With the UK now under lockdown as of Monday (23 Mar) evening, strict new measures have raised concerns about what freedoms are still allowed - particularly among parents.
Addressing the nation via a televised speech on BBC 1 on 23 March, Prime Minister Boris Johnson ordered people to only leave their homes for specific and essential reasons.
So what does this mean for parents who share custody of their children?
Can parents share custody during lockdown?
Parents who have separated can still share custody of their children during the UK lockdown, the government has confirmed.
The situation for children with separated parents was met with some confusion on Monday night (23 Mar), when Boris Johnson issued a ban on visiting any household, other than your own.
The tough restrictions raised concerns for children who divide their time between two parents, often by the order of a court, or as part of a divorce settlement.
Cabinet Office minister Michael Gove later added to the confusion on Tuesday (24 Mar) morning, telling ITV: “You should not be moving children from home to home.”
His comments were later clarified, with Mr Gove admitting he had not been “sufficiently clear”, and that children are able to move between both their parents - but movement should be “kept to a minimum”.
What is the official advice?
The official government guidance states: “Where parents do not live in the same household, children under 18 can be moved between their parents’ homes”.
Mr Gove clarified: “To confirm - while children should not normally be moving between households, we recognise that this may be necessary when children who are under 18 move between separated parents.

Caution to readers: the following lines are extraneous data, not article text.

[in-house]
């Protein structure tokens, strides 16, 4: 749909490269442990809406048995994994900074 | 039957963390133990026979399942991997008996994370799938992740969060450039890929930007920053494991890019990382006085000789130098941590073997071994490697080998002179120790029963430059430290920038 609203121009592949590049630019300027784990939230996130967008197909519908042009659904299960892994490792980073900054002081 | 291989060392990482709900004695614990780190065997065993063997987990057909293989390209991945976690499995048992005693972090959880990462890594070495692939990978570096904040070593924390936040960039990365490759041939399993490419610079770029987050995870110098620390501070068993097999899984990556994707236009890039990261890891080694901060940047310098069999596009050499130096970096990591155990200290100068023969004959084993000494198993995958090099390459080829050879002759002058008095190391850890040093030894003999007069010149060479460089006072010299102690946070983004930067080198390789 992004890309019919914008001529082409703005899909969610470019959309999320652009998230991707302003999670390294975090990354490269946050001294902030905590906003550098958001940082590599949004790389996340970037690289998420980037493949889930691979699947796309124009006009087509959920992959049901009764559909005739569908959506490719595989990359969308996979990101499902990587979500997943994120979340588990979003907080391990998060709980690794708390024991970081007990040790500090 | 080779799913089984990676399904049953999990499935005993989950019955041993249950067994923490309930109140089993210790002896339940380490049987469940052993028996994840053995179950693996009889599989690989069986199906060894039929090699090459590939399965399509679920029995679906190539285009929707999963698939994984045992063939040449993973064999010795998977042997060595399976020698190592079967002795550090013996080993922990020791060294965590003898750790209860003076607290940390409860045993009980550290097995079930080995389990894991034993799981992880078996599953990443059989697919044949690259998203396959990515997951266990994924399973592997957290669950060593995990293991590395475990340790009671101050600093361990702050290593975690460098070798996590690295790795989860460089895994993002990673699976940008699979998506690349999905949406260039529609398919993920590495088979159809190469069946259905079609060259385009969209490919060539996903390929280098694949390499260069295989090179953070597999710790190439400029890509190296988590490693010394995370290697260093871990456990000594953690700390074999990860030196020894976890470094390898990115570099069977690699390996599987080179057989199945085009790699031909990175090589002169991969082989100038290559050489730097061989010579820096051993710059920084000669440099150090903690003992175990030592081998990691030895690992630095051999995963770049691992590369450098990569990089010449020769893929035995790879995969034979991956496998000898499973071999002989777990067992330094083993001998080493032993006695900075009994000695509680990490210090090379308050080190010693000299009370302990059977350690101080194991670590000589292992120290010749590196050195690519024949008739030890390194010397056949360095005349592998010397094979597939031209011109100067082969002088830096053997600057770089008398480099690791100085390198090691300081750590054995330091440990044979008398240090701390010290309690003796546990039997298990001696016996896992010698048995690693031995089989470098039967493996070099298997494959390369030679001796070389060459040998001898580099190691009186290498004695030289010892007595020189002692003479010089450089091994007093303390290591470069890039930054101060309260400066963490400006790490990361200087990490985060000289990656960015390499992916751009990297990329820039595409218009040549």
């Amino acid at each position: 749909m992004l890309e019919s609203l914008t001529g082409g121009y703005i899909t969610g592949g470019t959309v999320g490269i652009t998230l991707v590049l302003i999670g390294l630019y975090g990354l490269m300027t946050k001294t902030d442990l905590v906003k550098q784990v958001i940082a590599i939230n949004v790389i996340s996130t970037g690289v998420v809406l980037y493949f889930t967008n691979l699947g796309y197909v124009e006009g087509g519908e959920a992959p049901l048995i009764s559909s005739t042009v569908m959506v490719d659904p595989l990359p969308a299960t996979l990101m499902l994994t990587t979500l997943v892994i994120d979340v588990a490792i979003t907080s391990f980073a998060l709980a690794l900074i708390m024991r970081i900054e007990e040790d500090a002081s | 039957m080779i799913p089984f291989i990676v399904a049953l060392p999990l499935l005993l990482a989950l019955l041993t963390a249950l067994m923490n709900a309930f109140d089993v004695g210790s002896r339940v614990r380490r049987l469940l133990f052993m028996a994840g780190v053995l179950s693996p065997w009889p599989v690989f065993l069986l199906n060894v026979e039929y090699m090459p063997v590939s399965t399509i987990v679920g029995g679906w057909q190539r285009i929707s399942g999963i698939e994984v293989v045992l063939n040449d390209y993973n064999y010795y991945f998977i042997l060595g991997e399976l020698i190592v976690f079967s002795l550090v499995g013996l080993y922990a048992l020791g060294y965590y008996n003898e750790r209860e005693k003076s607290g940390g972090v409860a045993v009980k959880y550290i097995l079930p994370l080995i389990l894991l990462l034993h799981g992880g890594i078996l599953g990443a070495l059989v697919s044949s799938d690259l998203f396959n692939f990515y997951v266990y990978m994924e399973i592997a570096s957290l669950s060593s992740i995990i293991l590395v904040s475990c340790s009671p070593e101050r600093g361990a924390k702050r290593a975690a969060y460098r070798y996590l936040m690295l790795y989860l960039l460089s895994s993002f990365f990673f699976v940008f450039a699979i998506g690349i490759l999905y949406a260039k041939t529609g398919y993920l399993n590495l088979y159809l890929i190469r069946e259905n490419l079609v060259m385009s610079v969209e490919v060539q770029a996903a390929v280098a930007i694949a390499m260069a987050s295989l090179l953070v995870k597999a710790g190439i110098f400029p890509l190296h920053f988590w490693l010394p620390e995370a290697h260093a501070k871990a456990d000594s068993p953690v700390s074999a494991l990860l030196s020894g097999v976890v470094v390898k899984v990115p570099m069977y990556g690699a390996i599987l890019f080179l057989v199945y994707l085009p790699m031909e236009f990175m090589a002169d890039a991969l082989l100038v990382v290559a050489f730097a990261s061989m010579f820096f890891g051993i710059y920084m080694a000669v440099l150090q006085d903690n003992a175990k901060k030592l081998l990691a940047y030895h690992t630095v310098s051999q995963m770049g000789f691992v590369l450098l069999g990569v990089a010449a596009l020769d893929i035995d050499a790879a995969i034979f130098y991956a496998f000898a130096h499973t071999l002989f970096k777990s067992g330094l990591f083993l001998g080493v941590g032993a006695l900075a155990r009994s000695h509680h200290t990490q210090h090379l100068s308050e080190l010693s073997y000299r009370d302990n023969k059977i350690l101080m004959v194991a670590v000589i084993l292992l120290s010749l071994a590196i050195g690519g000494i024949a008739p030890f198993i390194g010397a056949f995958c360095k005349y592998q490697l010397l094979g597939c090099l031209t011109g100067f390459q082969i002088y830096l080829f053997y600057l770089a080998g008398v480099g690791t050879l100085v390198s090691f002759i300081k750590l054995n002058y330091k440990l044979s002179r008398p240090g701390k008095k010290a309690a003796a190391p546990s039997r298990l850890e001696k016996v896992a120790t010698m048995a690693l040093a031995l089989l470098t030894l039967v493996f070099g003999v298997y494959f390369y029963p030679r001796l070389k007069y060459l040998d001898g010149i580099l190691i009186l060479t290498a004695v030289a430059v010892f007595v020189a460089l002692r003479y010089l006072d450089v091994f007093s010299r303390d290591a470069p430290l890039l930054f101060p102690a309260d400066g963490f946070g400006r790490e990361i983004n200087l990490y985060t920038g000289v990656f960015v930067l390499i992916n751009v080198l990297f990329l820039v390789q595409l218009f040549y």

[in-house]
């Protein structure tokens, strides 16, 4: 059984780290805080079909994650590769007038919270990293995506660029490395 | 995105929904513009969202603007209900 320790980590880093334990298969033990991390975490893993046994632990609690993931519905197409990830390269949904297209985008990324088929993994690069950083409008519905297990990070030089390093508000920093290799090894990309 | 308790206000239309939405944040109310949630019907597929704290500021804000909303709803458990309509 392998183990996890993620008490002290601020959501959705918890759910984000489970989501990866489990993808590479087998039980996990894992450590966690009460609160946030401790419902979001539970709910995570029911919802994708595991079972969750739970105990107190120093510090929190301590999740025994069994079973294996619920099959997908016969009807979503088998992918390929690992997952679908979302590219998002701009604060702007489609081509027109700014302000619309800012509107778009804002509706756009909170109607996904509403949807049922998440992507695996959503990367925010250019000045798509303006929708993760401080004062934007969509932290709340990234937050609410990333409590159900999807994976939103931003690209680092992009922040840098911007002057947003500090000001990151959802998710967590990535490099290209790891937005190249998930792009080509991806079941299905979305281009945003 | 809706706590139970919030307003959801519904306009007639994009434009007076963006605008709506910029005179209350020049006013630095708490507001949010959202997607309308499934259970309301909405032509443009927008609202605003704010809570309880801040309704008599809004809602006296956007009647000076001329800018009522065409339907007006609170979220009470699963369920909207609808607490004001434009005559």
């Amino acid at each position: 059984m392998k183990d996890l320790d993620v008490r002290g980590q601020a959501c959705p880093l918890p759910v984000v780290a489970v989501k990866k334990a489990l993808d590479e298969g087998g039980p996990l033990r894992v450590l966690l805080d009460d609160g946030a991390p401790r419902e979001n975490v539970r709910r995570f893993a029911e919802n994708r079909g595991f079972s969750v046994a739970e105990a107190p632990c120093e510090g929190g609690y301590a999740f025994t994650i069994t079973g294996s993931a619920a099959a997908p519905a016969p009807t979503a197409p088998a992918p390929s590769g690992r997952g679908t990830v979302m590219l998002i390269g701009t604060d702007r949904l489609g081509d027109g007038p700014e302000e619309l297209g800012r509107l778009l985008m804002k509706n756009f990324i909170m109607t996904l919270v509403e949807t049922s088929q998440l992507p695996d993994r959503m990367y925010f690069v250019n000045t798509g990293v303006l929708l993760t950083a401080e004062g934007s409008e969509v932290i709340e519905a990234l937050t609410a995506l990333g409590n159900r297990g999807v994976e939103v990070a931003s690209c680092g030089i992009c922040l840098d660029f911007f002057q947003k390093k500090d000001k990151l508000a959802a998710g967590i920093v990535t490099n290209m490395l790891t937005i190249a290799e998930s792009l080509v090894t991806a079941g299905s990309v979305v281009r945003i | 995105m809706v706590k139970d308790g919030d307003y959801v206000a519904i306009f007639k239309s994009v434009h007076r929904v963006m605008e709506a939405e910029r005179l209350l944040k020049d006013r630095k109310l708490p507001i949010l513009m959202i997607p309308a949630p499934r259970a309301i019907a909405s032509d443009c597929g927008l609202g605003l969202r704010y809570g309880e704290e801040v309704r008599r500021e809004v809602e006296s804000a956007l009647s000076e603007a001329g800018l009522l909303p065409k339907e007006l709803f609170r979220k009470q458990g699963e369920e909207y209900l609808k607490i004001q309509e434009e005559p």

"This is permissible and has been made clear in the guidance."
What other lockdown restrictions are in place?
The new restrictions now mean people should only leave their home for the following four reasons:
- Infrequent shopping for basic necessities, such as food or medicine. People should use delivery services where they can
- One form of exercise per day, either alone or with people you live with
- For a medical need, such as a doctor or hospital visit, or to take care of the vulnerable
- To go to work, but only if this cannot be done from home
Shops that are permitted to stay open include supermarkets and other food shops, health shops, pharmacies, petrol stations, bicycle shops, home and hardware shops, launderettes and dry cleaners, garages, car rentals, pet shops, corner shops, newsagents, post offices and banks.
Parks will also remain open for exercise, but playgrounds and outdoor gym spaces will now be closed.
How will restrictions be enforced?
Mr Johnson said that police will have “the powers to enforce” these rules, and can issue fines of £30 and dispersal orders.
This is similar to measures put in place in other European countries, including France, which has issued more than 90,000 fines since the lockdown began a week ago.
France has also issued citizens with forms to fill out whenever they leave the house, which details precisely why they are out.
How long will the UK lockdown last?
The lockdown measures will initially be in place for at least three weeks, taking effect immediately from Monday (23 Mar) night.
The situation will then be reviewed in 21 days and relaxed if the Government believes it to be possible and safe to do so.
Coronavirus: the facts
What is coronavirus?